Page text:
If you were nearing the end of your AAT qualification, before recent events, or if you finished
it a little while ago, it might be time to start thinking about a move to ACCA.
Here are some things to consider before making any decision.
What is the difference between AAT and ACCA?
AAT is your first step into accounting, and all you need to begin the course is enthusiasm. The Foundation level Certificate in Accounting will give you the basic accounting skills and knowledge, from costing and double-entry bookkeeping, to computerised
ACCA is aimed at those with some previous qualifications. To start the Applied Knowledge level, you will need to have at least two A levels and three GCSEs or the Level 3 (Advanced) AAT qualification. If you have a Level 2 (Foundation) AAT qualification
and don’t meet the A level and GCSE requirements, you can register for the ACCA Foundations in Accountancy qualification.
The Applied Knowledge and Applied Skills levels of ACCA start at a more advanced level than AAT Level 2 and 3 (Foundation and Advanced).
Its coverage is both broad and deep, focusing in detail on topics including Financial Accounting, Corporate and Business Law, and Performance Management.
Progressing to ACCA after AAT Professional (Level 4)
Once you’ve completed AAT Professional Diploma (level 4) you can go on to do the full ACCA qualification and become a chartered accountant, but you will also be able to apply for some exam exemptions (see below). ACCA is considered a much harder
qualification to achieve, but the rewards are well worth the effort.
The AAT fast track route to ACCA chartered status
ACCA is one of several UK chartered accountancy bodies that offer AAT full members (MAAT) and fellow members (FMAAT) exemptions that allow them to complete a chartered qualification faster.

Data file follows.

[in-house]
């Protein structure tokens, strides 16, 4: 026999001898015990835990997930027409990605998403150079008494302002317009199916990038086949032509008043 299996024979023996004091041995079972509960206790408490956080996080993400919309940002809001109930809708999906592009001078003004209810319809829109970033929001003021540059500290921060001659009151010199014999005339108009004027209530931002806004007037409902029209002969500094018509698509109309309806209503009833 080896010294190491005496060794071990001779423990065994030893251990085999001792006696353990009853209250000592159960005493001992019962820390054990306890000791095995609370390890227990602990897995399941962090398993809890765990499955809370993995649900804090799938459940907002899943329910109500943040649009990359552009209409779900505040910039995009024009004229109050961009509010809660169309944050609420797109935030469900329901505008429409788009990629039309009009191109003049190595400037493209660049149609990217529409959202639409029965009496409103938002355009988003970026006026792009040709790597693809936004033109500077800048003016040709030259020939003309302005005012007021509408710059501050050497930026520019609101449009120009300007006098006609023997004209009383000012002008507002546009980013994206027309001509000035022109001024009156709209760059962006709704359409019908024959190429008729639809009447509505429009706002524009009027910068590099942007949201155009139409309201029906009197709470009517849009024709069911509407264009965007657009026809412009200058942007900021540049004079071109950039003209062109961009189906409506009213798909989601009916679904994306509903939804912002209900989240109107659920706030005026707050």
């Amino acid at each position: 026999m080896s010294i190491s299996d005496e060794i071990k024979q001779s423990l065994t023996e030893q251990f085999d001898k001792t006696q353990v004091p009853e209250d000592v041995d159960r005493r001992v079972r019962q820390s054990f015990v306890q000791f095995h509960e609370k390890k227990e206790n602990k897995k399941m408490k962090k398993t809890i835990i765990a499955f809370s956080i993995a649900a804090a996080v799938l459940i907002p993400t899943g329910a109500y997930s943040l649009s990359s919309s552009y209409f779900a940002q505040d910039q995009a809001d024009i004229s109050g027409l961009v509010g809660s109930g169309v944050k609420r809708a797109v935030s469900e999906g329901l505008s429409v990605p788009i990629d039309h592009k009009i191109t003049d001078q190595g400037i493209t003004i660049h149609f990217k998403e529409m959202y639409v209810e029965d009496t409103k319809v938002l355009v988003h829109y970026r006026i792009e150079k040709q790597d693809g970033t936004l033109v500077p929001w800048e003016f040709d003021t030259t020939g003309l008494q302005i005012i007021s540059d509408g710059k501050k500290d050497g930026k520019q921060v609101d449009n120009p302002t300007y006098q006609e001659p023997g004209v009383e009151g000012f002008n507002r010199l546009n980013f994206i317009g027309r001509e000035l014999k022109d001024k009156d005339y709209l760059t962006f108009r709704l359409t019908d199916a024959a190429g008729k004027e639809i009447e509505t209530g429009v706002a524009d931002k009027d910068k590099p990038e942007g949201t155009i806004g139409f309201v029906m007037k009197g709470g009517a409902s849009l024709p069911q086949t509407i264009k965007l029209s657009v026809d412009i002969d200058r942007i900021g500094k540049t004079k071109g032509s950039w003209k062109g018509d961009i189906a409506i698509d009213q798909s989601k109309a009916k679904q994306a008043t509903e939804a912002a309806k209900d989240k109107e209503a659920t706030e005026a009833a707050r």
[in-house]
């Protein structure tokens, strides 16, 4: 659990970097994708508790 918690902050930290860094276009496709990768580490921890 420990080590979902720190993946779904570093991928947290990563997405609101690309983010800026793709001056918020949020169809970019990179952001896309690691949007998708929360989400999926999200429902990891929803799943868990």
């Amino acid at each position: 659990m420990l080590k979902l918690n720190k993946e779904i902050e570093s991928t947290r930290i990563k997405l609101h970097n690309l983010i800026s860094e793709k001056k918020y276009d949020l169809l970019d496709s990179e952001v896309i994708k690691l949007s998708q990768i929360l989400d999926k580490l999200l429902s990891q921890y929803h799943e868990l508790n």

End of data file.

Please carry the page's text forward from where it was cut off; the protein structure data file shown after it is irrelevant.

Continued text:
ACCA to AAT Exemptions
You will be eligible for ACCA exam exemptions once AAT qualified. You won’t need to sit Accountant in Business (AB - previously known as F1), Management Accounting (MA - previously F2), or Financial Accounting (FA - previously F3).
How long will it take to get ACCA qualified?
Thanks to the exemptions you get from being AAT qualified, you could complete your ACCA qualification in two years instead of three.
How much does it cost to move to ACCA?
In addition to course materials and exams, you will need to pay an initial one-off registration fee of £79, plus an additional annual subscription fee of £112 to the ACCA. This pricing is subject to change.
Can I get my employer to pay for my qualification?
Yes, especially in public practice. There are an increasing number of employers offering training contracts for chartered status. This opens up training opportunities in major commercial companies, such as those in the manufacturing, retail and telecoms
How hard are ACCA exams?
The ACCA exams are demanding, and increase in difficulty as you go through the syllabus. If you start ACCA once AAT qualified, therefore exempt from the first three exams, the standard of the first ACCA exam is set at the level of a UK Bachelors degree.
The Professional Level exams are set at a Masters degree level.
But don’t worry - because you’ve completed the AAT qualification, you will have a really strong base to build on, and to develop through the ACCA qualification.
Could I earn more with an ACCA qualification?
The other thing to consider is where you want your career, and salary, to go. If you’re wanting a large salary with most doors open to you, then ACCA is the way forward. You could be looking at a salary of over £100,000* once qualified and
a few years’ experience. With AAT you’re looking at roughly around £30,000.
So should I do ACCA?
In the end, it’s entirely up to you, but there are some things to consider. ACCA will take up a lot of your free time, so you’ll need to consider if you can really commit to it.
You will also need to do 3 years’ work experience - this will be easy if you’re already in a relevant accounting or finance role, but worth considering if you’re not quite in the right position.
Need more help to decide?
Have a look at our ACCA pages for more information about the qualification, what’s involved,
and how it might work for you. Also our student services team are always on hand
for any additional questions.